When you buy a house, you can be so blinded by charm and character that you overlook little things that ultimately can turn into very big things. For us, that would be the pantry. Our kitchen is large and there is tons of cabinet space, so coming from a two bedroom condo in the city, we were wowed by the amount of storage we’d be gaining with a move to the burbs. But the pantry. Dear Lord. I did the best I could to make it functional but anyone who knows me has likely heard me bitch about this skinny ass, inefficient, sad excuse for a pantry.

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This pic gives me anxiety. Organizing a broom-closet-turned-pantry is next to impossible.

We have yet to delve into a major kitchen overhaul, but when we decided to build an addition for a mudroom, we took advantage of that project and included new storage solutions, including a pantry. Someday we’ll get around to giving our kitchen a facelift, but now we can just skip right over that tiny joke of a pantry and head around the corner to the new space!

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What used to be part of our garage. The space started to take shape with two separate pantries and an alcove for an auxiliary fridge. {i.e. the beer fridge}

The original idea was to have one larger walk in pantry, with double doors and wrap around shelving. We ultimately decided to break it up into two separate spaces so we could have one area to house bulk Costco items, the vacuum, broom, etc. while the other space would be the food pantry.

I began plotting the organization strategy long before construction was complete, but the current version is the result of many iterations, after seeing what worked the best as we lived with it. I looooove organizing pretty much anything, so this organization project was a dream for me! I’ve titled my organization board on Pinterest, “OCD” because, if the shoe fits.

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Organizing: it has to get ugly before it gets pretty.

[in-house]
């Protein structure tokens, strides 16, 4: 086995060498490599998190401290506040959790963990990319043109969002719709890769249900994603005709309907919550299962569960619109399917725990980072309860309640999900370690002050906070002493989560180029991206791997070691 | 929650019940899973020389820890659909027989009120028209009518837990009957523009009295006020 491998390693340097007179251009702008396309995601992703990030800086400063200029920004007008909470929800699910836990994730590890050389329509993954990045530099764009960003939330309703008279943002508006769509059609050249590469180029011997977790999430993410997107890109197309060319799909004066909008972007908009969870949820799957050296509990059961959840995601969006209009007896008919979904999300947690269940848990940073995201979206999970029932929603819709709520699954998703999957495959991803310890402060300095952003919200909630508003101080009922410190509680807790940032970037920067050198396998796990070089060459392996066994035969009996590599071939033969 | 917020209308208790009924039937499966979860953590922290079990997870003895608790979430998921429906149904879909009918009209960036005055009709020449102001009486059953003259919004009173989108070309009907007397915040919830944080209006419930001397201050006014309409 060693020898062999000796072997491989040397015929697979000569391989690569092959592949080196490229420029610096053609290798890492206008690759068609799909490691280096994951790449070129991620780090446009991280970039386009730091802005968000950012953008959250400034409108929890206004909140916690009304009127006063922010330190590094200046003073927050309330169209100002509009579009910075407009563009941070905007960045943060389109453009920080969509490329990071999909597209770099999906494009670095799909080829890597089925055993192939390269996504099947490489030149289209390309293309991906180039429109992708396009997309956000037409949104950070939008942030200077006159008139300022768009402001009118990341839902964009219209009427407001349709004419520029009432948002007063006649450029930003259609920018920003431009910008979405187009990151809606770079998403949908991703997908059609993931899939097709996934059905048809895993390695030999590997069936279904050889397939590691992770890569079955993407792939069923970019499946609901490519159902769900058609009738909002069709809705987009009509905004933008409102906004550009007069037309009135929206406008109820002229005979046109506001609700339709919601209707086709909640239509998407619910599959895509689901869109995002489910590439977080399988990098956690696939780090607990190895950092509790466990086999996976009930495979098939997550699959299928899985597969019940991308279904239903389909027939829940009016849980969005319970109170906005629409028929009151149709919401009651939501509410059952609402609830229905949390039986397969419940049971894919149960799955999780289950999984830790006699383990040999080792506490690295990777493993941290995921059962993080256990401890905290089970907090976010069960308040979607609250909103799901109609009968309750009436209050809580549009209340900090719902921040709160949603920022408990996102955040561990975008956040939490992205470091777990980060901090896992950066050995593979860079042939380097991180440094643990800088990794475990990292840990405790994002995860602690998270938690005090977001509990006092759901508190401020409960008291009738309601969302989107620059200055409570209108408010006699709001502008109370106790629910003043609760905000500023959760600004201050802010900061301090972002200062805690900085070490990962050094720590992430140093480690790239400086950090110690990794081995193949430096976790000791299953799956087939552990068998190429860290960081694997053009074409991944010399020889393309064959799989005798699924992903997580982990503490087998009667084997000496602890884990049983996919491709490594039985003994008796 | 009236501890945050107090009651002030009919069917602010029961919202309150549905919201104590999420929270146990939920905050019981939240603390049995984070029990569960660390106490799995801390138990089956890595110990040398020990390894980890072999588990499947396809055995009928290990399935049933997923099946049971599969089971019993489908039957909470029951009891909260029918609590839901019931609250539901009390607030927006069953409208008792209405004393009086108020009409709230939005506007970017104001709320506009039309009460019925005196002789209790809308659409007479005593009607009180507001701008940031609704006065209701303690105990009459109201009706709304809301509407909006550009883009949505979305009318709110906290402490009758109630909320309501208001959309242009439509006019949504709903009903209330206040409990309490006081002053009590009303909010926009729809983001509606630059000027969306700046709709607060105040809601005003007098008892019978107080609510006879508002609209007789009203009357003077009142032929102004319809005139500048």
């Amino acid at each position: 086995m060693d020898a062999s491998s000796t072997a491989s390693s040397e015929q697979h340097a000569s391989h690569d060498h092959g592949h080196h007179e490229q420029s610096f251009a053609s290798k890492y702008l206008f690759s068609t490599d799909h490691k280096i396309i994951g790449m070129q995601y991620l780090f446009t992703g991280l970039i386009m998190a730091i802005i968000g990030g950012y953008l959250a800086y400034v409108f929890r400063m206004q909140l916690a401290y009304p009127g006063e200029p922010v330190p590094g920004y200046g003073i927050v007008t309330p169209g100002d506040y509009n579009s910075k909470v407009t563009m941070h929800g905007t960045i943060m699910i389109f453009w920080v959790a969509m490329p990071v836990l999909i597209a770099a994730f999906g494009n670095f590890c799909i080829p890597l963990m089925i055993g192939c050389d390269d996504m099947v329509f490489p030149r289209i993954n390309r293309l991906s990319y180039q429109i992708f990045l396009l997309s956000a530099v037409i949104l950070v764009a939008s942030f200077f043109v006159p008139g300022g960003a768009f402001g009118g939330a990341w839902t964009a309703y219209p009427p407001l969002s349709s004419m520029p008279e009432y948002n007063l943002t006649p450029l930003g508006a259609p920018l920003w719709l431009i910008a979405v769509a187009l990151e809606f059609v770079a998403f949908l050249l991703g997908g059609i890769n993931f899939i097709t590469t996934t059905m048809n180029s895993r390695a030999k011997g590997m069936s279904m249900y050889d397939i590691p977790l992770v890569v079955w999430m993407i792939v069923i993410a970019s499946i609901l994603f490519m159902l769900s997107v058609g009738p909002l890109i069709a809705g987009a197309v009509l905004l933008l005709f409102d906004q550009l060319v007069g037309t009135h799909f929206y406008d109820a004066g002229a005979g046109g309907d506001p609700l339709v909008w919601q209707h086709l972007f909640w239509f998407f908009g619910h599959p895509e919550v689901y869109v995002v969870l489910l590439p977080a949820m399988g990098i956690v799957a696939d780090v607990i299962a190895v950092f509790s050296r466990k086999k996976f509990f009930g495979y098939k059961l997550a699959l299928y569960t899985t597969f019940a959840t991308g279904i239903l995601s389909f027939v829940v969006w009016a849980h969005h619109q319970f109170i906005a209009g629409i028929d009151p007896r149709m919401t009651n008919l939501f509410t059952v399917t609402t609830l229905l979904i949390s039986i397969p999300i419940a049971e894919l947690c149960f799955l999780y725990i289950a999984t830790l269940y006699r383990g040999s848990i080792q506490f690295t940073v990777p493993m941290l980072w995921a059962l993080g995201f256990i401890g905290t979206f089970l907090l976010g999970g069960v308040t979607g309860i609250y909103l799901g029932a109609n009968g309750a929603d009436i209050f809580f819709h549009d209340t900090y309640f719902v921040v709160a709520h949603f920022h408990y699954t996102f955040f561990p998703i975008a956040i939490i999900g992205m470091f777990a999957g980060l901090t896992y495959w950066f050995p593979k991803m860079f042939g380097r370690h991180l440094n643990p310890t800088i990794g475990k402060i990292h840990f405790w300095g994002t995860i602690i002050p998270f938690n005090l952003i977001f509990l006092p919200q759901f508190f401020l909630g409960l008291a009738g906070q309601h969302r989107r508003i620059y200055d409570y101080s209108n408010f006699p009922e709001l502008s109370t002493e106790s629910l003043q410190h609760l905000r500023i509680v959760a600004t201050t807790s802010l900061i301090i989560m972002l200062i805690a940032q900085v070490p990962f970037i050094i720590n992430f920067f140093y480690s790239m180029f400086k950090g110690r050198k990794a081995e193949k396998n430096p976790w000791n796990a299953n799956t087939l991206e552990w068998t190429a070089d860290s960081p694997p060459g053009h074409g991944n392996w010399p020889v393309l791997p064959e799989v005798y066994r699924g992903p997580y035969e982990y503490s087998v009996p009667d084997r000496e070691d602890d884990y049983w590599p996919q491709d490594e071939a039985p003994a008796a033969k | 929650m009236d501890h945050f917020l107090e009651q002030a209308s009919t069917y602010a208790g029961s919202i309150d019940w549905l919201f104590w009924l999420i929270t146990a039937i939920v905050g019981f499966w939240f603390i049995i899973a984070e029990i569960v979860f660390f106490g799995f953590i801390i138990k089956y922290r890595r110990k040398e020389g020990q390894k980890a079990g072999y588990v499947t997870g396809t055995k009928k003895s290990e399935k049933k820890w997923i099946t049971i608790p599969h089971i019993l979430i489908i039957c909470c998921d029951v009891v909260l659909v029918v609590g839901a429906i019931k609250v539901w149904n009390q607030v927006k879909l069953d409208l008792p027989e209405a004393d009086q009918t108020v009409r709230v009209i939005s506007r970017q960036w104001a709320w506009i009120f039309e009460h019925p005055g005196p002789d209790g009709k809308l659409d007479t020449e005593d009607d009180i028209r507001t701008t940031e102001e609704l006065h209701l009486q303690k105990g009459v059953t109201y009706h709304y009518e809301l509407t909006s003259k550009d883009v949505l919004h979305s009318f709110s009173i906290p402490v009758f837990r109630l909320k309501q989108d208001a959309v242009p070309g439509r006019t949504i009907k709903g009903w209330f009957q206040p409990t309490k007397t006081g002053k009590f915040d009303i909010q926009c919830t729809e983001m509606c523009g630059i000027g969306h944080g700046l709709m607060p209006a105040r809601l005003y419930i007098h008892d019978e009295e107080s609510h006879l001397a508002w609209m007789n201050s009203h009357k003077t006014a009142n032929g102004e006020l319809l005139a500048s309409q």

For me, when I get any space organized, I start by pulling everything out and spreading it all over the floor, so I can get a clear vision of what I’m working with. The right containers are essential in any organized space. Containers buy you more real estate on your shelves so that you can ultimately fit everything nicely, but moreover, they help keep like items together.

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Pantry Organization = Happiness

For organizing this space, I utilized items that I already had and made a couple of trips to Target. We don’t live near a Container Store anymore, which is probably for the better, because I would have spent a small fortune with all of the OCD candy that is happening in that place. From The Container Store, we already had these canisters, this shelf organizer, and a stacking basket similar to this. I grabbed all of the random, unutilized baskets around the house and put them to work. From there, it was off to Tar-Jay!

On the left side of top shelf, you’ll see this jar peeking out from around the corner. This is the perfect spot for fruit snacks, suckers and other kiddo sweets.

I discovered that these wooden chalkboard milk crates in both large and small are perfect for a pantry. They conceal less-than-cute packaging, multiply available surface area and make labelling super easy.

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I’ve been back a few times for more and more of these canisters in multiple sizes. They are great for pasta, nuts, raisins, you name it. They’re also great for breaking down all of those huge items from Costco. {I’m looking at you, 20 pound bag of rice.}

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One cannot have too much storage, IMO.